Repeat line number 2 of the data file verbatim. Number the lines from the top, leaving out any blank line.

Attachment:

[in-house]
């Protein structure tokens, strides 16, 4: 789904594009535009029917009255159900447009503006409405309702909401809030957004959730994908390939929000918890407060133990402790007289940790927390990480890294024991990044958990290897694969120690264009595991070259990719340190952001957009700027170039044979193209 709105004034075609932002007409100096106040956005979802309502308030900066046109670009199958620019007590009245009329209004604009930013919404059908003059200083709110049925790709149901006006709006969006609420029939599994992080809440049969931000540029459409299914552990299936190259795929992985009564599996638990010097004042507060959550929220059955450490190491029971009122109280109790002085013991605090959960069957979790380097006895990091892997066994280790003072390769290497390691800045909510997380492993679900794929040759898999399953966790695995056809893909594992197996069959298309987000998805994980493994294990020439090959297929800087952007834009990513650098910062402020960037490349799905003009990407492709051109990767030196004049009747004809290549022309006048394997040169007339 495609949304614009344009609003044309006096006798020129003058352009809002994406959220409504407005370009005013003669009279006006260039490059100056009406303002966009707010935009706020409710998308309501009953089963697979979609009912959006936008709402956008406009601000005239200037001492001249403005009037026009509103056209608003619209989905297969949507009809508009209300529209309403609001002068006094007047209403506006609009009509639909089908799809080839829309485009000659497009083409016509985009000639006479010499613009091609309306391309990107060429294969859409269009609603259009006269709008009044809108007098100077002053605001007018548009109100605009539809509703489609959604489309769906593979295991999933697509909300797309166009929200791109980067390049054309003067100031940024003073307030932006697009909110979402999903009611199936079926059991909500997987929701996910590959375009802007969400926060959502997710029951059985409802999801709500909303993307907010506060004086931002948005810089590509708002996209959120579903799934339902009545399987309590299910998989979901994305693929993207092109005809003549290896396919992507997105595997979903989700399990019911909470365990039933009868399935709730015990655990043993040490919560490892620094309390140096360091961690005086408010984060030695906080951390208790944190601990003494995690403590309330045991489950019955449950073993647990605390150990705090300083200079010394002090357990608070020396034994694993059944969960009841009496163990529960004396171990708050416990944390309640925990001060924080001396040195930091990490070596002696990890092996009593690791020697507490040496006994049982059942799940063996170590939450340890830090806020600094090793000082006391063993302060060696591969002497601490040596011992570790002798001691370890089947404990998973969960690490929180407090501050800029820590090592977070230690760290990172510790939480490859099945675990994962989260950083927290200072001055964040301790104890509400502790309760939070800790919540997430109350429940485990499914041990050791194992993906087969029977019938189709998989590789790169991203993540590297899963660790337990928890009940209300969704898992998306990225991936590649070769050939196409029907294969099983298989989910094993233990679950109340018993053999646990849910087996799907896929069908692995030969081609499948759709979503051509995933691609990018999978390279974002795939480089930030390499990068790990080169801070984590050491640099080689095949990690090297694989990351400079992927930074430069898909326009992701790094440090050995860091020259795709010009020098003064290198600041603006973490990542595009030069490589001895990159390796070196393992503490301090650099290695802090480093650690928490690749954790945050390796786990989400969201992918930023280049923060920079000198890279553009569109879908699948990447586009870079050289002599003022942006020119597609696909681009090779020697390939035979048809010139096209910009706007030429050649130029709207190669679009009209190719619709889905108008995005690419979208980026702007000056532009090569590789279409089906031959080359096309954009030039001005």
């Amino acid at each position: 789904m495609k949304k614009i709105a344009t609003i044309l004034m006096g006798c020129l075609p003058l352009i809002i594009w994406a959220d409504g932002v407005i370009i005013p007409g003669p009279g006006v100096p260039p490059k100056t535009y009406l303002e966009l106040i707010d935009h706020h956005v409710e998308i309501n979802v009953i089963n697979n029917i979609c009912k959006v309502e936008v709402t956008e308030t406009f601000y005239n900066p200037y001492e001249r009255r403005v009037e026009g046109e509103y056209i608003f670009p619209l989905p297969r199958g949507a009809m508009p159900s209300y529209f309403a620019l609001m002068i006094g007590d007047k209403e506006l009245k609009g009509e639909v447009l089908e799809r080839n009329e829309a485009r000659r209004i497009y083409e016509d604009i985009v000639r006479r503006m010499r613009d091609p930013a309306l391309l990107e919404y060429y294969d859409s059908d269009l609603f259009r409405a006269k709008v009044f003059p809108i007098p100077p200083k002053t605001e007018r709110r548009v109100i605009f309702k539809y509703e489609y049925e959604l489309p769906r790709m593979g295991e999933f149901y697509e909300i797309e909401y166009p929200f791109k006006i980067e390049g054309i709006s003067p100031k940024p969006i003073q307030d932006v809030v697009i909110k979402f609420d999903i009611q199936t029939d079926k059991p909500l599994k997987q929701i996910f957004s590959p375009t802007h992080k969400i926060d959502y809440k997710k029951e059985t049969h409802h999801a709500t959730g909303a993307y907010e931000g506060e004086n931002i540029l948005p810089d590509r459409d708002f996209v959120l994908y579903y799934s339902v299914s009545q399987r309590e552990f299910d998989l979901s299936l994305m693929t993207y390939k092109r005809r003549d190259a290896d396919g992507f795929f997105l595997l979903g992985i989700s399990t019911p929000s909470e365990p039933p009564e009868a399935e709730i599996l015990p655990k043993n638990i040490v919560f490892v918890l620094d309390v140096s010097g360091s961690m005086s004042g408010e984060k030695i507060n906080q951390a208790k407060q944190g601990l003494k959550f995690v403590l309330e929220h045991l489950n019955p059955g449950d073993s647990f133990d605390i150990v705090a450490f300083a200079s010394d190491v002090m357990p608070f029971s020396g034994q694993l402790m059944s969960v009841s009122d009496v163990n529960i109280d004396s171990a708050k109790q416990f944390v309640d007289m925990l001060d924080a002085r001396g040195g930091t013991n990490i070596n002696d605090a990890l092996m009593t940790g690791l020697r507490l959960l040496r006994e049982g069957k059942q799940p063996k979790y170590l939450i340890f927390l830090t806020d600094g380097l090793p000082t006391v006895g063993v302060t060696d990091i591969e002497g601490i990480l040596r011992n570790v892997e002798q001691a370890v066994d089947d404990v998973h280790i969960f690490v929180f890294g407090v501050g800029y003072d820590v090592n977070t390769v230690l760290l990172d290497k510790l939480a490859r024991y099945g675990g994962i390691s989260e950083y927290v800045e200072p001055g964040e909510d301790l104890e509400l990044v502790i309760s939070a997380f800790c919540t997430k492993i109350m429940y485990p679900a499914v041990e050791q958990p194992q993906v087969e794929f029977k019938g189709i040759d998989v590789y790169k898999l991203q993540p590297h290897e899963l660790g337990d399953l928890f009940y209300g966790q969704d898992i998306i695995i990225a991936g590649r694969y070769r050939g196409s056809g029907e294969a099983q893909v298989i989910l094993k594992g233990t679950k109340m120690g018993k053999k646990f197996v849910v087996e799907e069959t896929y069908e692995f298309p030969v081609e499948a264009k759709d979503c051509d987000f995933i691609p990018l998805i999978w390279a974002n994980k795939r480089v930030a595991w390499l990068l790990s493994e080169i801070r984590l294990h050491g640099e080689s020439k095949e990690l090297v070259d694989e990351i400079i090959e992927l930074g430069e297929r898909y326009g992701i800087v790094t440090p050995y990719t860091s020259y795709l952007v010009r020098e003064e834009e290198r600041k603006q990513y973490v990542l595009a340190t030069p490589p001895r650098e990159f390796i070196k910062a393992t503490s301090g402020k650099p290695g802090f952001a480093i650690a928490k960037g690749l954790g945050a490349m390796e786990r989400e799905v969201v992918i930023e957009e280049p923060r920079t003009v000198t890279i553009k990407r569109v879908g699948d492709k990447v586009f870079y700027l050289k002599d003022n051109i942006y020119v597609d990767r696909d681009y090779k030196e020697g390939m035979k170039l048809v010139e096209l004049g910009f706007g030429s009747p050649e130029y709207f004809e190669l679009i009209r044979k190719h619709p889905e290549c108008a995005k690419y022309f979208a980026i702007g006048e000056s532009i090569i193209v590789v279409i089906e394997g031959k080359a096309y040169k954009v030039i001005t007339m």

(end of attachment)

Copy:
């Protein structure tokens, strides 16, 4: 789904594009535009029917009255159900447009503006409405309702909401809030957004959730994908390939929000918890407060133990402790007289940790927390990480890294024991990044958990290897694969120690264009595991070259990719340190952001957009700027170039044979193209 709105004034075609932002007409100096106040956005979802309502308030900066046109670009199958620019007590009245009329209004604009930013919404059908003059200083709110049925790709149901006006709006969006609420029939599994992080809440049969931000540029459409299914552990299936190259795929992985009564599996638990010097004042507060959550929220059955450490190491029971009122109280109790002085013991605090959960069957979790380097006895990091892997066994280790003072390769290497390691800045909510997380492993679900794929040759898999399953966790695995056809893909594992197996069959298309987000998805994980493994294990020439090959297929800087952007834009990513650098910062402020960037490349799905003009990407492709051109990767030196004049009747004809290549022309006048394997040169007339 495609949304614009344009609003044309006096006798020129003058352009809002994406959220409504407005370009005013003669009279006006260039490059100056009406303002966009707010935009706020409710998308309501009953089963697979979609009912959006936008709402956008406009601000005239200037001492001249403005009037026009509103056209608003619209989905297969949507009809508009209300529209309403609001002068006094007047209403506006609009009509639909089908799809080839829309485009000659497009083409016509985009000639006479010499613009091609309306391309990107060429294969859409269009609603259009006269709008009044809108007098100077002053605001007018548009109100605009539809509703489609959604489309769906593979295991999933697509909300797309166009929200791109980067390049054309003067100031940024003073307030932006697009909110979402999903009611199936079926059991909500997987929701996910590959375009802007969400926060959502997710029951059985409802999801709500909303993307907010506060004086931002948005810089590509708002996209959120579903799934339902009545399987309590299910998989979901994305693929993207092109005809003549290896396919992507997105595997979903989700399990019911909470365990039933009868399935709730015990655990043993040490919560490892620094309390140096360091961690005086408010984060030695906080951390208790944190601990003494995690403590309330045991489950019955449950073993647990605390150990705090300083200079010394002090357990608070020396034994694993059944969960009841009496163990529960004396171990708050416990944390309640925990001060924080001396040195930091990490070596002696990890092996009593690791020697507490040496006994049982059942799940063996170590939450340890830090806020600094090793000082006391063993302060060696591969002497601490040596011992570790002798001691370890089947404990998973969960690490929180407090501050800029820590090592977070230690760290990172510790939480490859099945675990994962989260950083927290200072001055964040301790104890509400502790309760939070800790919540997430109350429940485990499914041990050791194992993906087969029977019938189709998989590789790169991203993540590297899963660790337990928890009940209300969704898992998306990225991936590649070769050939196409029907294969099983298989989910094993233990679950109340018993053999646990849910087996799907896929069908692995030969081609499948759709979503051509995933691609990018999978390279974002795939480089930030390499990068790990080169801070984590050491640099080689095949990690090297694989990351400079992927930074430069898909326009992701790094440090050995860091020259795709010009020098003064290198600041603006973490990542595009030069490589001895990159390796070196393992503490301090650099290695802090480093650690928490690749954790945050390796786990989400969201992918930023280049923060920079000198890279553009569109879908699948990447586009870079050289002599003022942006020119597609696909681009090779020697390939035979048809010139096209910009706007030429050649130029709207190669679009009209190719619709889905108008995005690419979208980026702007000056532009090569590789279409089906031959080359096309954009030039001005």